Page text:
BIMing Christmas

16 Dec

Every year Santa is asked by millions of kids to deliver them a Christmas gift. Doing that for hundreds of years he noticed that toy manufacturing is nowadays very efficient, the elves put a lot of thought into the design of the toys to ensure long life and to avoid the children not using or getting bored with   the toys after a few weeks for various reasons such as:

  • The toy did not meet child’s  design criteria or expectation
  • Poor quality and lack of maintenance by themselves or their parents leading to damage and scrappage
  • Limited information about toys consumable components and how to replace them

Touched by recent natural disasters such as the wildfires in Amazon forest, the flooding hitting Venice and being very angry about Climate Change that is damaging  the world we are living in, Santa decided to reassess the toy production industry. Focused on his goal to increase productivity and efficiency during manufacturing and improve the sustainability, quality and utilisation of the toys, so that the kids will use them for longer, Santa stumbled upon an article about how construction industry is trying to tackle similar issues using a process known as  BIM (Building Information Modelling).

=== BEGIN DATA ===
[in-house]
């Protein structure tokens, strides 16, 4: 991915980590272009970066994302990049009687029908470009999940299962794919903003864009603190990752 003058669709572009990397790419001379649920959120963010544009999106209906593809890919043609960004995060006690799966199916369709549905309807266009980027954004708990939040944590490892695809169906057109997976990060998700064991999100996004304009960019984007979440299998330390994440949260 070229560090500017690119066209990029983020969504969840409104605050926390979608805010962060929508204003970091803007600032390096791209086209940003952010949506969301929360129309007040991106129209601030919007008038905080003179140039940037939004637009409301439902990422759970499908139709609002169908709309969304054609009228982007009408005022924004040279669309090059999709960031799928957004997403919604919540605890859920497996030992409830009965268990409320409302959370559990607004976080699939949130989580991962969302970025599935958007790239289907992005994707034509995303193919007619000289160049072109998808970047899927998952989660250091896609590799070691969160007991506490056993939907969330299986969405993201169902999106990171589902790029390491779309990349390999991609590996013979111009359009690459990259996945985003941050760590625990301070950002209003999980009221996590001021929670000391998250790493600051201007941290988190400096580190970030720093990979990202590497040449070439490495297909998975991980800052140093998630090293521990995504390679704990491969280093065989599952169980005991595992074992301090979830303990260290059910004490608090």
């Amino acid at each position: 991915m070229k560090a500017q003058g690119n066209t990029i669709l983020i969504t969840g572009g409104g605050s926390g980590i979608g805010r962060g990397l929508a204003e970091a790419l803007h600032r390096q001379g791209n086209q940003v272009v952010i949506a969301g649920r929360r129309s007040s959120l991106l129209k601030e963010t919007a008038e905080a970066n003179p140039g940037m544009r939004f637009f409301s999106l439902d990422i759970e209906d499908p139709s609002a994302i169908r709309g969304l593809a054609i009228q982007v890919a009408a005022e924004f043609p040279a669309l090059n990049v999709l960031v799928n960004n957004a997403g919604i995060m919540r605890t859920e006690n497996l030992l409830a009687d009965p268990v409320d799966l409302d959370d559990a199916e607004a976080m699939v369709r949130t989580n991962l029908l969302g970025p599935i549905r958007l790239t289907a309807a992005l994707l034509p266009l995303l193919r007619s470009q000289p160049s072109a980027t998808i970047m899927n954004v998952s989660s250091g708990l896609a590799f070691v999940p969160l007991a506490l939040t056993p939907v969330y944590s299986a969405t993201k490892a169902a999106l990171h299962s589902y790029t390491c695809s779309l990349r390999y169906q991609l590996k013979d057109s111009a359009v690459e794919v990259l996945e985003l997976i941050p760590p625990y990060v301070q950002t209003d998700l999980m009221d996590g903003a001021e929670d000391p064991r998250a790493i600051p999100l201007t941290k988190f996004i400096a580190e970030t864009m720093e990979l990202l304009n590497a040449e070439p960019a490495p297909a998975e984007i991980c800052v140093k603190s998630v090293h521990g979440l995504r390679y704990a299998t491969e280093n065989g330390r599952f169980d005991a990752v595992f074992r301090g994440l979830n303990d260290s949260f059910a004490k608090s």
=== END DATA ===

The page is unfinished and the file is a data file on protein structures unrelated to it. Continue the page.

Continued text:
Santa liked BIM but got very stressed because he couldn’t understand how it worked. Although his doctor advised him to visit a psychiatrist, he decided to visit Mr. Bim, the director of a civil engineering consultancy that specialises in implementing BIM in engineering projects. Mr Bim suggested Santa to read PAS1192 (ISO19650) parts 1 and 2 and to show him the benefits BIM principles can bring in his workflow, he asked Santa to see the construction of a toy as a building construction project. Mr Bim decided to challenge Santa and by asking his 5-year old daughter, Katie, to write a letter to Santa for a Christmas gift, he created a mock BIM project for Santa.